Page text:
Just outside of Hartford –
off I-84, I stopped.
Some Jewish joint I presumed,
reasoning from the dishes of pickles
and chattery waitresses with frizzy dark up-do’s.
The counter – with table settings for ghosts –
lined the back wall, decked in reflective nickel.
I chose an end seat by the window.
In front of me I laid the paper,
exposing the half finished crossword
on the back of the Sunday Times –
last week’s edition.
3 across – bear market.
Pen down, and drop the creamer
into the black coffee served in a modest mug.
A few seats down,
patrons were discussing the tax bill;
bantering on about the “one-percent” – those bastards.
They had their facts wrong,
but I didn’t interrupt.
The waitress chimed in, coffee pot in hand.
A few words about her sick child, and lack of healthcare;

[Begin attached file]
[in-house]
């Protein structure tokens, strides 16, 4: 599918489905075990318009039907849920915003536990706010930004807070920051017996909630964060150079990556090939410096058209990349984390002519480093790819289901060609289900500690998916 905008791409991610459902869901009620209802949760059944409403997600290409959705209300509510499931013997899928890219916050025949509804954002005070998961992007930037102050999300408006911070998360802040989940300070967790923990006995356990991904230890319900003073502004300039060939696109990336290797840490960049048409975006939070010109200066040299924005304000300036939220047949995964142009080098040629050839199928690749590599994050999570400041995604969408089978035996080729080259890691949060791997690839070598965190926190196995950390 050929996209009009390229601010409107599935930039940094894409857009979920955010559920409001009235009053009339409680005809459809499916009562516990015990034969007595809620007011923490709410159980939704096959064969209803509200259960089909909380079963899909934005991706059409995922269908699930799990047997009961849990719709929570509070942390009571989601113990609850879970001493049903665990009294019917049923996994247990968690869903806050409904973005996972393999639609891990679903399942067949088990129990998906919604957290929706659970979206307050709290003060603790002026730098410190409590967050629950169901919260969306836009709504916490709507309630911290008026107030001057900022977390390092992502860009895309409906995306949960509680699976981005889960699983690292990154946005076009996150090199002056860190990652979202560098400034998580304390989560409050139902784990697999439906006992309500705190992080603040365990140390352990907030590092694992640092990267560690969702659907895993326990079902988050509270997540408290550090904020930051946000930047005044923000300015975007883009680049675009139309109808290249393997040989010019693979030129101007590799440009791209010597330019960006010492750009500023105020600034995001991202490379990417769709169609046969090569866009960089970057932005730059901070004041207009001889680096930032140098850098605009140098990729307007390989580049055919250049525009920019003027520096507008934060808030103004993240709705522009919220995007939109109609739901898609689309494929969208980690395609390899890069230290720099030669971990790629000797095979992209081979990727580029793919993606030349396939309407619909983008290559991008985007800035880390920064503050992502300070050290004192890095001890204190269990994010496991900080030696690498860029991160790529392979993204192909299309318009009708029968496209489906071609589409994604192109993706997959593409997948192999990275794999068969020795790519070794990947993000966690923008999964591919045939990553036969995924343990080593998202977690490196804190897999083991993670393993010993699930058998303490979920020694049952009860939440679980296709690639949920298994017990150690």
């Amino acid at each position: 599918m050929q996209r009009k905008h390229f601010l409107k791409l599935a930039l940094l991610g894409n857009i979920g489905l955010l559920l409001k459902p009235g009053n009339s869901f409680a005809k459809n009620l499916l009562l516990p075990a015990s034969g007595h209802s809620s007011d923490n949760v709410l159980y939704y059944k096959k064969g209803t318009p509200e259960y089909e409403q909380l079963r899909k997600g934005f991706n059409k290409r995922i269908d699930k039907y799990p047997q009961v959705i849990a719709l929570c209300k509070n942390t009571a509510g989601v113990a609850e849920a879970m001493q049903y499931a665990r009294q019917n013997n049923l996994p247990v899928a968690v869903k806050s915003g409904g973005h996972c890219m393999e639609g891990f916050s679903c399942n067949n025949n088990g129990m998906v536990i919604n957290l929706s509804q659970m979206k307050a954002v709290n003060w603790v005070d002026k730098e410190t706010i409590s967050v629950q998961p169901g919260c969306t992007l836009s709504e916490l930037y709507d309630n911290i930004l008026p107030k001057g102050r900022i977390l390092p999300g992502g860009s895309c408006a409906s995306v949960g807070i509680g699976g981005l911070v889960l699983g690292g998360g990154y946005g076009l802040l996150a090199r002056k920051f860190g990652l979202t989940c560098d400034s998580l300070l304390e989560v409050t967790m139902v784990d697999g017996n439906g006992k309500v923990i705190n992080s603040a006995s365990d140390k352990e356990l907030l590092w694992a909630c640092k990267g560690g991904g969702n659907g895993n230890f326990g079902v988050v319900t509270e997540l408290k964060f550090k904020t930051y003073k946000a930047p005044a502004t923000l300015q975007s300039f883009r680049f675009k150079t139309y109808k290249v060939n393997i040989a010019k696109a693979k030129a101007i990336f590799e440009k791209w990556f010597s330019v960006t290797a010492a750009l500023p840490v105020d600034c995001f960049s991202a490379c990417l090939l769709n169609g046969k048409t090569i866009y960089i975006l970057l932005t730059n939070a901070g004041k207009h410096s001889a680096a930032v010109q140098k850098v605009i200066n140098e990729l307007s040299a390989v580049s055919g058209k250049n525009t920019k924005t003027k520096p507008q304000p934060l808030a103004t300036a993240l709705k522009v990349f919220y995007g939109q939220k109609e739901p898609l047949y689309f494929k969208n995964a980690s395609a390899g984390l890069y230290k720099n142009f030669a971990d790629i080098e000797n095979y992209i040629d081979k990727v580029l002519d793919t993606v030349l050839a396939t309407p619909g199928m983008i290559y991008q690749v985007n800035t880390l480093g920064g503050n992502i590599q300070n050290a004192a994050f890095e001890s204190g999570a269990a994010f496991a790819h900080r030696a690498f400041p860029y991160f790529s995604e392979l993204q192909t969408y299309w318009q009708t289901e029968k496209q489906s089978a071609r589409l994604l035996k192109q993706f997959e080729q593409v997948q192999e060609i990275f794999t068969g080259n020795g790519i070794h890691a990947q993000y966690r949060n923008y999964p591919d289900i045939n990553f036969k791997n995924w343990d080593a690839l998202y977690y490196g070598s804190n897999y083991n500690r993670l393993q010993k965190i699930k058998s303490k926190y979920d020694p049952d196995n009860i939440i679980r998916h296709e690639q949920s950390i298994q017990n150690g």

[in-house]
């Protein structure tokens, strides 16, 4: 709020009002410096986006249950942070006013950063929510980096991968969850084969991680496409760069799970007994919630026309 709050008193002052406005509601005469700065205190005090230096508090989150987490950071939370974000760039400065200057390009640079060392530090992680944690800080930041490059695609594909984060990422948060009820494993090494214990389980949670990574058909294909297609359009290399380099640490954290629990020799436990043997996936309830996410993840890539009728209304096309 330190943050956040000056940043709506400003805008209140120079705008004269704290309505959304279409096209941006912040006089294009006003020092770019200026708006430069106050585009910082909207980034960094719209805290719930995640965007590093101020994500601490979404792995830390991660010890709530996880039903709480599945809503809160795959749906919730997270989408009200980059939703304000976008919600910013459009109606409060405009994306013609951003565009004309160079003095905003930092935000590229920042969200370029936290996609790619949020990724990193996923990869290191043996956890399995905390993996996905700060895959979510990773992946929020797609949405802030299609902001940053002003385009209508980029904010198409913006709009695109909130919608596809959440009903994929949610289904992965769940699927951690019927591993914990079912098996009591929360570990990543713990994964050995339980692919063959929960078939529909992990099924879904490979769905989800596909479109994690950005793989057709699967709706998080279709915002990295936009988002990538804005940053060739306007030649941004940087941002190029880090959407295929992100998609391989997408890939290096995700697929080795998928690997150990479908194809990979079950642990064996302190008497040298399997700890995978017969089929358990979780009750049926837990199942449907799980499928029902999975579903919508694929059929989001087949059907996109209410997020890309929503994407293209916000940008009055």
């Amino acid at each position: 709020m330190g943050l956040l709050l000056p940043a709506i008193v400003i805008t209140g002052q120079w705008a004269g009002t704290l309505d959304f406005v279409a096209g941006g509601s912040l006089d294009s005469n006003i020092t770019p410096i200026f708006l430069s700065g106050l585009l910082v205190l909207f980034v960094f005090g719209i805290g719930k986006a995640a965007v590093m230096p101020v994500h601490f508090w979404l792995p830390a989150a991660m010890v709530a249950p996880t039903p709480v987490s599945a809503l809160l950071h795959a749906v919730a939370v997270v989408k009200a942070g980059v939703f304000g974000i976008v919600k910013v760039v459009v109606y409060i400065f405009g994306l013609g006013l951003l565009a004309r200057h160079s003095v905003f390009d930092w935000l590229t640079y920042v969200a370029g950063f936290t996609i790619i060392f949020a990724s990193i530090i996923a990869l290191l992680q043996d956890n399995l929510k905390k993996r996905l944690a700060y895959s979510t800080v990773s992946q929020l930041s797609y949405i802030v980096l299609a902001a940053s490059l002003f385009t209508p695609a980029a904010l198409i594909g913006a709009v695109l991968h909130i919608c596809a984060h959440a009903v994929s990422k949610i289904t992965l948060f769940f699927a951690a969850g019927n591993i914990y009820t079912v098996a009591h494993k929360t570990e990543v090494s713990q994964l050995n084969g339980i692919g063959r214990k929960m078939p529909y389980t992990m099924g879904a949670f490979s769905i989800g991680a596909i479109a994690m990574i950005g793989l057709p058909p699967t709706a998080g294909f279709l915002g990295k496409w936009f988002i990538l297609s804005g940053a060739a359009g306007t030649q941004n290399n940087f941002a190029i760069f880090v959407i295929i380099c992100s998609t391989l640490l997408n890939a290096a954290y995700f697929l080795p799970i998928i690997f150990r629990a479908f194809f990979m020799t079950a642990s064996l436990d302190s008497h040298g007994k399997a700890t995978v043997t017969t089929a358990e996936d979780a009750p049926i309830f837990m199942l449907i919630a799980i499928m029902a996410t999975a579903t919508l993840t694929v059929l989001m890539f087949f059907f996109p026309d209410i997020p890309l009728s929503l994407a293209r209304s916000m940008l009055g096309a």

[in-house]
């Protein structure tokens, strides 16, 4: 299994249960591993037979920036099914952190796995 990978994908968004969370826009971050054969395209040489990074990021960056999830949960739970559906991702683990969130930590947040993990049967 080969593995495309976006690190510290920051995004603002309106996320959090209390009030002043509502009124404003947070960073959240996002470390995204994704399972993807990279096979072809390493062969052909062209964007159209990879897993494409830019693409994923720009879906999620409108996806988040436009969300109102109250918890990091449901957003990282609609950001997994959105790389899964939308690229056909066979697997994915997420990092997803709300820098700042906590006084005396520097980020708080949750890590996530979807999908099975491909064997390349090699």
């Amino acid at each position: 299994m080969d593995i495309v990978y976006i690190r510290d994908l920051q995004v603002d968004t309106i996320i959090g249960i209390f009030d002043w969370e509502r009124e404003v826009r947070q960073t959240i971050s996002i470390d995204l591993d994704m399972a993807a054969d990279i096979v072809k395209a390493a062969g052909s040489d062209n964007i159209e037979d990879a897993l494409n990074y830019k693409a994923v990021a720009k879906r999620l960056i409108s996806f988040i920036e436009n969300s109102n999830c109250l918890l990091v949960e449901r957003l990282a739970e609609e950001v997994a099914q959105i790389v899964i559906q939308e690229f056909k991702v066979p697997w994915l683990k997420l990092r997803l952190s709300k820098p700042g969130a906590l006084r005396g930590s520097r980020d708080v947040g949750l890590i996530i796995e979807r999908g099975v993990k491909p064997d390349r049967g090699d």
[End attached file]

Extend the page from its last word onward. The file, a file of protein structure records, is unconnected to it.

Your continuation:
“Something is going around,” – but isn’t it always.
I’ll leave a couple extra dollars on the tip,
the only recognized compassion in this day and age.
She slides me a menu.
Two eggs, scrambled, rye toast.
I place my order, and notice the radio.
A familiar tune broke the static,
the same one I heard in Portland live.
A State Theaters show – I went with an old friend,
some underrated band, what else at 18.
Damn, I haven’t talked to him in a while.
The stools remind me of the diners in New York.
My dad and I had a favorite place, lower east side –
halfway between Empire State and the Rockefeller.
He’d get the corned beef, I’d get the deli salad.
We’d talk politics – who would the Republicans run in the fall;
more importantly, who they really should.
Toying around the scraps on our plate,
until he motioned for the check.
And now, I do the same.
Just like that – fleeting moments
that carry so many notions,
brought up in milliseconds;
amongst the unexpected stops
on once familiar interstates
that now only serve as thru-ways,
to our destination – unknown.